Scientists have found a surprisingly simple way to turn mature cells back into a primitive state. Simply giving mouse blood cells an acid bath is enough to produce so-called pluripotent cells that can develop into any cell type in the body, they report in two new papers this week. The remarkable transformation contradicts many assumptions about cell biology and may ultimately lead to new ways to treat disease and injuries.
Scientists not involved in the work say the technique could be a game-changer if it pans out. "If this new approach is applicable to human cells, it would have great implications for regenerative medicine," says Hongkui Deng, a stem cell researcher at Peking University in Beijing. "It's quite surprising" that the technique "doesn't involve any genetic manipulation," says Rudolf Jaenisch, a developmental biologist at the Whitehead Institute for Biomedical Research in Cambridge, Massachusetts.
In contrast to previous methods that involve complex and challenging laboratory techniques, the Japanese-American team of researchers took blood cells from newborn mice, briefly bathed them in a moderately acidic solution, and then returned them to a standard cell culture medium. A week later, cells that had survived the treatment had reverted into a pluripotent state.
The scientists took a cue form the world of plants. It has long been known that environmental stresses, including insufficient water or excessive heat, can convert somatic—or differentiated—plant cells in plants into immature cells that, under the right conditions, can develop into entire new plants. In 2008, Haruko Obokata, a stem cell scientist now at the RIKEN Center for Developmental Biology in Kobe, Japan, set out to see if animal cells might harbor a similar mechanism. She started subjecting mouse cells to a variety of stresses—such as squeezing, heating, or starving them of nutrients—for short periods of time.
Some of the surviving cells showed telltale biochemical signs of returning to an immature state. The most efficient way of reprogramming these cells turned out to be soaking them in a solution slightly less acidic than vinegar for 25 minutes and then returning them to a normal cell culture. After a week, about 20% of the cells had survived, and 30% of those had reverted to a pluripotent state that could differentiate into a variety of cell types. If placed in a conducive environment, clusters of these cells even grew into whole embryos.
The group calls the phenomenon stimulus-triggered acquisition of pluripotency (STAP). While STAP cells have many of the characteristics of embryonic stem (ES) cells, they did not initially grow and divide very well; they could be kept alive for only about 2 weeks. Further tweaking, however, produced STAP stem cells that can be kept alive and proliferating indefinitely.
While the scientists used white blood cells from newborn mice for most of the experiments, they showed that the technique also works on brain, skin, muscle, and other cells. Obokata says it can even produce STAP cells from adult mice, although the efficiency decreases with the age of the mouse. Obokata and her colleagues report the findings online today in two Nature papers.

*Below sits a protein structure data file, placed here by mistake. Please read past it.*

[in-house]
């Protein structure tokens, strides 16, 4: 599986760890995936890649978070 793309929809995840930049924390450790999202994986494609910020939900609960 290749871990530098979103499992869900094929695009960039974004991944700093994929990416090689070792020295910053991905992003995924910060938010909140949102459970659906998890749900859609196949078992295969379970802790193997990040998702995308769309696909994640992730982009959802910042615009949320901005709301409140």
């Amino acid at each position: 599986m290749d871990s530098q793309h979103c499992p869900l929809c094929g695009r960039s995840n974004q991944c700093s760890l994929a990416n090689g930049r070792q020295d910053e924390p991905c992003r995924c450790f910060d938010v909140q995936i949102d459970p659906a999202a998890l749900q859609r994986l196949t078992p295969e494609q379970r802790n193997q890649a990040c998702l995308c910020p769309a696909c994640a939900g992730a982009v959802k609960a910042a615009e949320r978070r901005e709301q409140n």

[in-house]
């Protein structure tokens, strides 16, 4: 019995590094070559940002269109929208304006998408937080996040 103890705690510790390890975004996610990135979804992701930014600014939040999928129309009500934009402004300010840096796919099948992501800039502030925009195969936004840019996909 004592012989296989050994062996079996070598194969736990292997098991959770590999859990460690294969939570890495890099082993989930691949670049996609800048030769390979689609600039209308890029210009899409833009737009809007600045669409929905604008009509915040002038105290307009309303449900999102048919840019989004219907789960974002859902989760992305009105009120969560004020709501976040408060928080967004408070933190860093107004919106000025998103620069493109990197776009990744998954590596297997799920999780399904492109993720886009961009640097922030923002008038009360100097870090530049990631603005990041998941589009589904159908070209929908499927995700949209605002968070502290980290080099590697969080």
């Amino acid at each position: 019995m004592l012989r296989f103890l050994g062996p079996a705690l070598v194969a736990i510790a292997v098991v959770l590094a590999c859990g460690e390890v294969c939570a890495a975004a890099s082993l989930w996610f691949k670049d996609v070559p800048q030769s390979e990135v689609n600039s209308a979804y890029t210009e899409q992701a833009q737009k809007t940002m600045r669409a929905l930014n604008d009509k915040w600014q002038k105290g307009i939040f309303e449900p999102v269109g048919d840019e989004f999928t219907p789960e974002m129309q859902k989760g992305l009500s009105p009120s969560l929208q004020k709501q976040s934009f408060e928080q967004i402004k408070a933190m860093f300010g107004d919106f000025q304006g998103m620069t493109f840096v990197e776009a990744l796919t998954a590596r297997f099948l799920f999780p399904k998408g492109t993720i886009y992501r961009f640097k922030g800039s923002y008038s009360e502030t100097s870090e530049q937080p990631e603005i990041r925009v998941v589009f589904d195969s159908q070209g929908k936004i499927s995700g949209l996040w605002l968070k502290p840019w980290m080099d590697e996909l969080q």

"You just stress cells and [that changes] the state of pluripotentcy. It's a remarkable result," Jaenisch says. The method is so simple that it "will make reprogramming more accessible" to mainstream laboratories, adds Ernst Wolvetang, a stem cell scientist at the University of Queensland in St Lucia, Australia.
Previously, researchers have created pluripotent cell lines by isolating cells from early stage embryos; those cells are called ES cells. In 2006, Shinya Yamanaka of Kyoto University, showed that forcing the overexpression of proteins called transcription factors in differentiated cells can turn back the clock and make the cells behave like ES cells. Those cells are called induced pluripotent stem (iPS) cells. If the new STAP method can be extended to humans, it would sidestep the ethical objections to the use of embryos and the genetic mutations that sometimes occur in iPS cells.
These advantages could be very important for applications in regenerative medicine, in which scientists try to grow replacement tissues and treatments for genetic conditions such as diabetes and for degenerative diseases, such as Parkinson's and Alzheimer's.
"I see this as a new approach to generate iPS-like cells," says Yamanaka, who won the Nobel Prize in physiology or medicine in 2012 for developing iPS cells. But he cautions that if the STAP technique does work for human cells, it would still need to be compared to currently available methods.
Deng notes the results suggest that the natural reprogramming capability documented in plants "is somehow conserved between plant and mammalian cells." But it raises questions of how that capability is regulated in the body. The acids that digest food in mammalian stomachs are far stronger than the solution used in the STAP experiments. "I guess that our tissues have some mechanism to inhibit the reprogramming process in differentiated cells, but to prove that we need further studies," Obokata says.
Some animals are already known to have remarkable regenerative capabilities. In amphibians, such as newts and salamanders, cells at the site of an injury can de-differentiate to form entirely new limbs, eyes, and other body parts. Kuldip Sidhu, a stem cell specialist at the University of New South Wales in Sydney, Australia, says that understanding and controlling the mechanism that blocks or enables de-differentiation in humans could, in the distant future, "perhaps under some controlled conditions bring about tissue regeneration," within the human body.